The inky blue lightened. They quickened their steps until coming to an old cabin the Runner had heard about through the rumor chain.

Inside everything felt damp to the touch. Both teens checked the kitchen cabinets and found a few cans of beans. In one drawer, Scarlet located a can opener. Each grabbed a can and ate the beans cold. Somewhat sated and thoroughly exhausted, each found a place on the wood-planked floor and lay there. The Runner kept the gun by her side, as always. Despite being so tired, the Runner fought sleep but knew it was a battle she’d lose and did. She was roused out of sleep by strange noises and grabbed the gun, pointing it—for it had become a reflex—around the room, at the window, at the door. But it was only Scarlet, spitting out garbled words, twitching all over. She crawled to the cropped-haired girl and shook her awake.

Scarlet stared with bewilderment, appearing unaware of where she was. Gradually, she figured it out and sat up. The Runner noticed the tears glistening on her cheeks, setting off a strange feeling in her, at how long it had been since she’d cried. Even after losing her mother, no tears had come. She struggled to recall when tears had last fallen from her eyes. And then it came to her: still known as Destiny, she discovered a friend had posted a nasty lie about her on Facebook. Betrayed and hurt, she cried. Remembering this, she expelled a tortured breath.

“My parents, sister, and brother visit me in my sleep,” Scarlet said, her voice tiny. “They call out my name. But they never hear me when I answer.”

“Ever gone home again? See if they’re still there.”

“I went back to where we lived…”

“And?”

Scarlet rubbed her cropped hair. “Gone.”

”Hopefully they fled, too.”

“You should know better.”  

Silence, awkward and angry, clutched the room until the Runner asked with hesitancy: “Miss them?”

“Some. You?”

“I miss my mother.”

“Where is she?”

“Don’t know. Haven’t seen her in over a year. That’s why I’m heading to Free Boston, to see if anyone there knows anything.”

“Do you think someone will?”

The sound of a distant car passing made both look in its direction before Destiny faced her and said: “Can’t say. But I must go and ask.” She glanced at the window. “Sun will set soon. Try to get a little more rest.”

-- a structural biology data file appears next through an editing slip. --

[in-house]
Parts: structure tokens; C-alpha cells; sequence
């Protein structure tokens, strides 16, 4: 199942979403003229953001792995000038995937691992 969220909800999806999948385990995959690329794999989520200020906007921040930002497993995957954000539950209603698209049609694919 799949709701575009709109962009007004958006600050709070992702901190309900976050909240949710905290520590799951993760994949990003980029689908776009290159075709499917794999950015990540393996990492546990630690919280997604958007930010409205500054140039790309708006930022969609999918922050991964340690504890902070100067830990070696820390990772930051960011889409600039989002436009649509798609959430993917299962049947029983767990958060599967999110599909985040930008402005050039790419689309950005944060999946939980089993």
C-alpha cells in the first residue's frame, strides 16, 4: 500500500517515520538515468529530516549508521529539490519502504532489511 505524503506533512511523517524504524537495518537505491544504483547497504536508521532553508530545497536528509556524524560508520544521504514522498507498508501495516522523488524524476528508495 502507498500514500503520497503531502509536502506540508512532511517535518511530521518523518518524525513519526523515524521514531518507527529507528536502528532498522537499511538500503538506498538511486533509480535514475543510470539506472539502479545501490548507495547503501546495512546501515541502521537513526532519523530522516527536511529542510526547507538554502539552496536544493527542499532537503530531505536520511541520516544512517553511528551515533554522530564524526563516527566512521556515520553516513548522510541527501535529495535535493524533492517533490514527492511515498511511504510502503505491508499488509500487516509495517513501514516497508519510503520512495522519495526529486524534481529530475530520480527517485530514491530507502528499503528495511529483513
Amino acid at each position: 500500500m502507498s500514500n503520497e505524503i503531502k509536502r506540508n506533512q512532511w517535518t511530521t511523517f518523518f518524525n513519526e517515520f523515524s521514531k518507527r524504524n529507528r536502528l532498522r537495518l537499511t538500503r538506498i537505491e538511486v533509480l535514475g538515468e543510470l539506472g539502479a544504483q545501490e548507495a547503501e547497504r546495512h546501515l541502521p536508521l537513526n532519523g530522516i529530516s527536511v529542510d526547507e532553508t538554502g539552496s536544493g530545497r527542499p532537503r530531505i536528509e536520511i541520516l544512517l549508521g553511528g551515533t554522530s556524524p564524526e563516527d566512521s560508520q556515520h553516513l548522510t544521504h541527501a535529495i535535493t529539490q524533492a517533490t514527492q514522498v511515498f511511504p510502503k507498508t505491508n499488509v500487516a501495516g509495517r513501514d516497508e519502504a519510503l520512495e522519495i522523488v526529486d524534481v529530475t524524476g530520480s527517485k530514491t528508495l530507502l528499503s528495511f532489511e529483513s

“You too.” Scarlet lay down.

But the Runner remained seated, her mind sorting out their conversation. A thought came to her: What would she do if no one knew where her mother was? She gazed out the window watching the sky darken. No answer came, but a stinging remembrance did.


She had come home that night over a year ago, tired from disseminating information to the new crop of Runners. When she’d opened the door to the apartment where she and her mother were hiding, the sight made her heart pump harder. The place had been ransacked, looking like Rosa’s house had. She ran into the room where their closet living area was. Its door had been ripped off the hinges, the small space within a mess—her mother—like Rosa and her family—gone.

This harrowing memory haunted her, as she trekked beside Scarlet, their path aided by the full moon. With each step, she felt the weight of those bitter recollections pulling her back into them. But she fought those dark thoughts, fought hard.

Scarlet looked at her, sensed something gnawing at her and wanted to ask her what it was but didn’t say a word, concluding that it was best to leave someone alone at moments like these. That’s how she’d want to be treated. So she continued walking. Crunching dry leaves crushed under their footsteps produced  the only sound between them.


The tweeted ranting of the Leader followed the Runner on every street, down every alley. It was as if the typed words were his Sentries, prowling, pursuing her like prey. In one lightless corner, they found her, trapped her, wrapped their letters, hashtags, exclamation points around her throat and began choking the life from her.

Coughing, she bolted up from the floor of another deserted cabin in the woods. She grabbed the gun and dropped it, a shot rang out, the bullet lodging in the wood wall before her. She became aware of the cropped-haired girl sitting and staring at her with fearful eyes.  

“Nightmare?” Scarlet asked, again rubbing what was left of her cut hair.

“Just another one.”

“Me… I’ve lost count.” She giggled in a nervous attempt to lighten the atmosphere.

“Sometimes I wake from them wishing I could go back to the way it was.” The faces of lost friends singing Happy Birthday, playgrounds filled with shrieks of laughter, going to the movies or ice-skating rinks hurtled through her mind. “But it always hits me that I can’t.”

Heavy sorrow weighed down the room.

“Is your father gone, too?”

His blank face replaced the memories of things she once prized. “Never knew him. Left my mom before I could remember. Little I know she told me… that I have his eyes, his chin, his smile… that he was one of her graduate students…”

“Do you miss him?”

“Miss not knowing him. At least wish I’d met him once.”

“I don’t know what’s worse.” Scarlet fidgeted with her fingers. “Knowing them and missing them… or not knowing them at all.”

“Wish I’d known him.”

“Funny, I wish I hadn’t known mine. He never took to what I was. Probably would’ve turned me in if I hadn’t fled.”

“You believe that?”

“I do.”

“Harsh.”

“So was he.”